Employee Experience: What’s in a Name?
This is the first of three blogposts written by Chris McLaughlin, CMO at LumApps, on the evolution of modern intranet offerings, why it’s past time that we drop the term “intranet” and its associated baggage, and of course, LumApps’ upcoming product innovations and roadmap.
It’s been a very busy start to the year here at LumApps, particularly with our recent and exciting announcement about our acquisition of HeyAxel, a powerful solution for employee onboarding and HR automation that will become the foundation for our new LumApps Journey offering.
As a result, I find myself a bit behind schedule on some of my regular blog postings. In particular, I usually like to start each new year with a discussion about our product strategy and roadmap. However, this year, before I do that, I wanted to take a moment to talk about the evolution of modern intranet offerings and offer an argument as to why I think it’s past time that we drop the term “intranet” and its associated baggage.
The Evolution of the Modern Intranet
Let’s begin our conversation by focusing on how both employees’ and employers’ needs are changing and evolving, and what impact this is having on the intranet technologies that have historically served them. Following is a very interesting diagram that I borrowed from a recent Gartner report entitled, “Reset Your Intranet Strategy to Advance Digital Workplace Goals,” written by Jim Murphy and Gene Pfifer.
Intranet presence: styles and tendencies
What I really like about this diagram is that it charts the evolution of the intranet market and recognizes the same shift in priorities that we are seeing with our customers
People and Relationships
As our world has changed, and as the in-person work experience has been supplanted by more and more online interactions, obviously there has been a shift in focus from information and insight to people and relationships – to finding new digital ways to engage employees and allow them new avenues to create relationships, exchange ideas, and even find greater purpose in their work. This doesn’t mean that a modern intranet platform isn’t still a great tool for providing greater access to information and insight, or isn’t an ideal environment for collaboration, it just means that the market has evolved and the focus for these solutions is now necessarily different.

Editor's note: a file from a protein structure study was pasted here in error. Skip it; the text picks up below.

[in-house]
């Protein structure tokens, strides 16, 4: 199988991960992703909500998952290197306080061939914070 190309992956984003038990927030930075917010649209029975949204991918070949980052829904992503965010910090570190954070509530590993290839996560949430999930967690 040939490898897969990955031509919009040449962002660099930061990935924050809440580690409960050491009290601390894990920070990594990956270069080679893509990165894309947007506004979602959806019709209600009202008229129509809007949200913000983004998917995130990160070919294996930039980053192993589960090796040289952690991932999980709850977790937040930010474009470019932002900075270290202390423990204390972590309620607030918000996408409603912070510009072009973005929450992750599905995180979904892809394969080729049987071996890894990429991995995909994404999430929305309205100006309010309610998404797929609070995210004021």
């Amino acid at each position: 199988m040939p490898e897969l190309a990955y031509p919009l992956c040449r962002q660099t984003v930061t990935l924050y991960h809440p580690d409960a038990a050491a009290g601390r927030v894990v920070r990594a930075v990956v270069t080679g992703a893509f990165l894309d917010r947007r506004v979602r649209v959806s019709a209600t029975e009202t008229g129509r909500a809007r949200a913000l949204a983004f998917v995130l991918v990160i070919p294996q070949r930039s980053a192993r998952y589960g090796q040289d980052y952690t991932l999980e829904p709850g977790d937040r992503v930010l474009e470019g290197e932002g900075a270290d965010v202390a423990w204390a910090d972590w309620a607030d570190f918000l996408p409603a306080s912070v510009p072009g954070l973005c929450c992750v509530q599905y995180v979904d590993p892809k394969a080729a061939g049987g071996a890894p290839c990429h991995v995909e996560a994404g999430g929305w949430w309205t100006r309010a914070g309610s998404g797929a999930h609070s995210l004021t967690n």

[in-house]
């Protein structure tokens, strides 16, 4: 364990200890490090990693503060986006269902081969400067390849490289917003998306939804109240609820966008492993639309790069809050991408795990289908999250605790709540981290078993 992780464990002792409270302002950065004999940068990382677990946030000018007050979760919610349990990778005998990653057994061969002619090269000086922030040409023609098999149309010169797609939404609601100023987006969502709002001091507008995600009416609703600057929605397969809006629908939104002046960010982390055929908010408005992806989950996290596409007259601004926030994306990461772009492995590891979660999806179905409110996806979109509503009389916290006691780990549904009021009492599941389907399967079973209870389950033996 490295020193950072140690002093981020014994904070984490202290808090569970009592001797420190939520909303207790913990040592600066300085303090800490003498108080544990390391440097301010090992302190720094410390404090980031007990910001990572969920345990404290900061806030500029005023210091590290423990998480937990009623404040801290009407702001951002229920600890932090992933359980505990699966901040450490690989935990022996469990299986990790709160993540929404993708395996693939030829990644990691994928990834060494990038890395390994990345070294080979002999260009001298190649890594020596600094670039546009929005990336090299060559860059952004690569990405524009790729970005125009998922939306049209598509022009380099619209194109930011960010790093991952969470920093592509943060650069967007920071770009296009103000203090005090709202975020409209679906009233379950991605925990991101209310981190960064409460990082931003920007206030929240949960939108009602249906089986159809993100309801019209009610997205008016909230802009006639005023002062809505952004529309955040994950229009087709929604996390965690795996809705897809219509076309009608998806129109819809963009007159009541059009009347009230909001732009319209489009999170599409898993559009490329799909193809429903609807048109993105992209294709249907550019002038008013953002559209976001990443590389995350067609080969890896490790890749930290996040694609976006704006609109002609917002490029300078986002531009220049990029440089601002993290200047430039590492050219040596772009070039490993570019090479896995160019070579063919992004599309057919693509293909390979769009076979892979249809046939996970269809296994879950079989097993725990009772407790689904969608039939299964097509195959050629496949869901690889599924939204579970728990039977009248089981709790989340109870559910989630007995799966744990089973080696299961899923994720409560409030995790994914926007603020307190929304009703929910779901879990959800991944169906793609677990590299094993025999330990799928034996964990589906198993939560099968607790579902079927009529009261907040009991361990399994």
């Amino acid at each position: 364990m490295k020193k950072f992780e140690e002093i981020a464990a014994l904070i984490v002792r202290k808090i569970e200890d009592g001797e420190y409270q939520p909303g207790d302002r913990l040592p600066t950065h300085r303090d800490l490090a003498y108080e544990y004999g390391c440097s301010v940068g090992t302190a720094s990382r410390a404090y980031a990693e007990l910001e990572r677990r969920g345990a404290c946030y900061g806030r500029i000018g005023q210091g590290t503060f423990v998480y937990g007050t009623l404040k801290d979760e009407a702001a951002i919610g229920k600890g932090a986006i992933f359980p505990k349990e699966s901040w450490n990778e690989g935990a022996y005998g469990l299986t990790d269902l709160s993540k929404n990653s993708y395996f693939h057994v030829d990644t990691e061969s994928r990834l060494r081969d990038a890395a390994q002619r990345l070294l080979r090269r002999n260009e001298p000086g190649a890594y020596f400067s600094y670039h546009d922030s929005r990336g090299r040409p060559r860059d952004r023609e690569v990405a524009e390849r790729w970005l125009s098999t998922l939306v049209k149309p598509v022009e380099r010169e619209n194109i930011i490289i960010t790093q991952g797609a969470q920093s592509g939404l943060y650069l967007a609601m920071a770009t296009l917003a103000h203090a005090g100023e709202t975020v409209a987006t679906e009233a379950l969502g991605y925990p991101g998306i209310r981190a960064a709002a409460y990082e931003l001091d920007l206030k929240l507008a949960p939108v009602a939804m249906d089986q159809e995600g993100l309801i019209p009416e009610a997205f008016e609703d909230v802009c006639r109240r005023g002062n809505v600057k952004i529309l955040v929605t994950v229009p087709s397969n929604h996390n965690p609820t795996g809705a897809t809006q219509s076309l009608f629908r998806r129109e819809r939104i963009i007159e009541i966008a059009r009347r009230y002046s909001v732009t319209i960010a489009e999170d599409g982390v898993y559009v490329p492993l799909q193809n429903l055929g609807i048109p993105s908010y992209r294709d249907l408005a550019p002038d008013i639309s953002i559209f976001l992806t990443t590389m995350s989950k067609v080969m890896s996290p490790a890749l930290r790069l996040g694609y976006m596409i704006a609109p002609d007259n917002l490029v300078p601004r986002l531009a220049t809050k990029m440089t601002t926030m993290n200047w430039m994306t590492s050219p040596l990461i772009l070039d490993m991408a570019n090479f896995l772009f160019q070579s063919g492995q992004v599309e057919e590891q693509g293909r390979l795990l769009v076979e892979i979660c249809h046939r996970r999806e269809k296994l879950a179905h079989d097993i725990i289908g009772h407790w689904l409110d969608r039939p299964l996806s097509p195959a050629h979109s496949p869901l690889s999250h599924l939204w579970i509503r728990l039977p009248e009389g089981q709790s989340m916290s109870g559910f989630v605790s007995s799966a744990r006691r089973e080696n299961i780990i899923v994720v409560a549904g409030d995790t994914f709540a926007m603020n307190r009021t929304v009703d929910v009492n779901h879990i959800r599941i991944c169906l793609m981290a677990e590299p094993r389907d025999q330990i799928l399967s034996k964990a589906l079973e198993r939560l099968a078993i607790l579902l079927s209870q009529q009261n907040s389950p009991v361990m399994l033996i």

What’s interesting also is that this change in emphasis mirrors the evolution that we are seeing with our customers. With the onset of the pandemic, many organizations’ first priority was business continuity and a mad scramble to maintain their operations with a newly remote workforce. Hence, they focused on providing remote access to various systems and tools, and intranets played an important role in providing access to information as well as corporate communications (which I’ll discuss in part 2). As the pandemic wore on, many customers then shifted their focus on maximizing productivity with their remote/hybrid workforce. Then the priority was on process optimization and project facilitation.
However, now we are having different conversations with customers. As we have all begun to accept the fact that remote or hybrid work is here to stay and that many employees actually prefer to work this way, many of our customers are now seeking to provide a digital employee experience that is focused on people and relationships. In many ways, this is a very practical exercise as their goal is to increase employee engagement and create a sense of community or belonging for employees in a world where they can no longer depend on an in-office experience to do so. And a key objective here is increased retention of top talent which is a significant source of ROI for many of our customers.
To be continued…